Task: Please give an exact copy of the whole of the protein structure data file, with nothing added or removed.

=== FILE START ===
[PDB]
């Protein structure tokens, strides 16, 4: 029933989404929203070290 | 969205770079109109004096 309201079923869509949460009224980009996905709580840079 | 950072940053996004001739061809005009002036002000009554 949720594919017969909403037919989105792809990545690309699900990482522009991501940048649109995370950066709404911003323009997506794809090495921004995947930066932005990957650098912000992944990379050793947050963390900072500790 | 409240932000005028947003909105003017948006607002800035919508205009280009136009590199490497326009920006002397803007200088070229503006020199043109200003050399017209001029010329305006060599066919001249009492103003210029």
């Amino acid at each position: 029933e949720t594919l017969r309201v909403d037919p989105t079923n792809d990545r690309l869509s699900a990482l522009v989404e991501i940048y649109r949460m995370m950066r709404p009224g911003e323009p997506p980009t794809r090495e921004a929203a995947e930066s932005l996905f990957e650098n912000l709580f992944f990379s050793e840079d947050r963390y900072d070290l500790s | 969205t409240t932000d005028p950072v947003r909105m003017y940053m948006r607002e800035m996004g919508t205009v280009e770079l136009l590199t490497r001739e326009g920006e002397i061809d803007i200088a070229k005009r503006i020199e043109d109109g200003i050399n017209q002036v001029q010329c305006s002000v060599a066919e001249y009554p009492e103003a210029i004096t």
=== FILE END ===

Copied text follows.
[PDB]
């Protein structure tokens, strides 16, 4: 029933989404929203070290 | 969205770079109109004096 309201079923869509949460009224980009996905709580840079 | 950072940053996004001739061809005009002036002000009554 949720594919017969909403037919989105792809990545690309699900990482522009991501940048649109995370950066709404911003323009997506794809090495921004995947930066932005990957650098912000992944990379050793947050963390900072500790 | 409240932000005028947003909105003017948006607002800035919508205009280009136009590199490497326009920006002397803007200088070229503006020199043109200003050399017209001029010329305006060599066919001249009492103003210029």
């Amino acid at each position: 029933e949720t594919l017969r309201v909403d037919p989105t079923n792809d990545r690309l869509s699900a990482l522009v989404e991501i940048y649109r949460m995370m950066r709404p009224g911003e323009p997506p980009t794809r090495e921004a929203a995947e930066s932005l996905f990957e650098n912000l709580f992944f990379s050793e840079d947050r963390y900072d070290l500790s | 969205t409240t932000d005028p950072v947003r909105m003017y940053m948006r607002e800035m996004g919508t205009v280009e770079l136009l590199t490497r001739e326009g920006e002397i061809d803007i200088a070229k005009r503006i020199e043109d109109g200003i050399n017209q002036v001029q010329c305006s002000v060599a066919e001249y009554p009492e103003a210029i004096t």